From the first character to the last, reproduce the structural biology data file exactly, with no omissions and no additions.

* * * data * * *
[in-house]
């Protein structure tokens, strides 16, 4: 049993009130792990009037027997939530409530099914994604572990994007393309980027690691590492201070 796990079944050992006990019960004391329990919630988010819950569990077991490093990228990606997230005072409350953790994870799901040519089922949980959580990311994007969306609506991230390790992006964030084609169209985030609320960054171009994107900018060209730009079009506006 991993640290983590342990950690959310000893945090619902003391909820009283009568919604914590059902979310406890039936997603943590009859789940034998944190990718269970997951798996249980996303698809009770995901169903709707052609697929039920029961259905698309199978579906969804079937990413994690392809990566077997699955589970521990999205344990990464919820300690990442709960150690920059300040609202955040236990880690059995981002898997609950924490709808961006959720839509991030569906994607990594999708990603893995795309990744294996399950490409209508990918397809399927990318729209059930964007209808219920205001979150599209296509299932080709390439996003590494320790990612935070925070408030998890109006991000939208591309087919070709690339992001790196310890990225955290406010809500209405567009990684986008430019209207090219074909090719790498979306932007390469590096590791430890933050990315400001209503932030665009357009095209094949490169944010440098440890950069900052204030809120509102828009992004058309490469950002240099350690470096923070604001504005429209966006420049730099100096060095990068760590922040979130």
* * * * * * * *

[in-house]
């Protein structure tokens, strides 16, 4: 049993009130792990009037027997939530409530099914994604572990994007393309980027690691590492201070 796990079944050992006990019960004391329990919630988010819950569990077991490093990228990606997230005072409350953790994870799901040519089922949980959580990311994007969306609506991230390790992006964030084609169209985030609320960054171009994107900018060209730009079009506006 991993640290983590342990950690959310000893945090619902003391909820009283009568919604914590059902979310406890039936997603943590009859789940034998944190990718269970997951798996249980996303698809009770995901169903709707052609697929039920029961259905698309199978579906969804079937990413994690392809990566077997699955589970521990999205344990990464919820300690990442709960150690920059300040609202955040236990880690059995981002898997609950924490709808961006959720839509991030569906994607990594999708990603893995795309990744294996399950490409209508990918397809399927990318729209059930964007209808219920205001979150599209296509299932080709390439996003590494320790990612935070925070408030998890109006991000939208591309087919070709690339992001790196310890990225955290406010809500209405567009990684986008430019209207090219074909090719790498979306932007390469590096590791430890933050990315400001209503932030665009357009095209094949490169944010440098440890950069900052204030809120509102828009992004058309490469950002240099350690470096923070604001504005429209966006420049730099100096060095990068760590922040979130």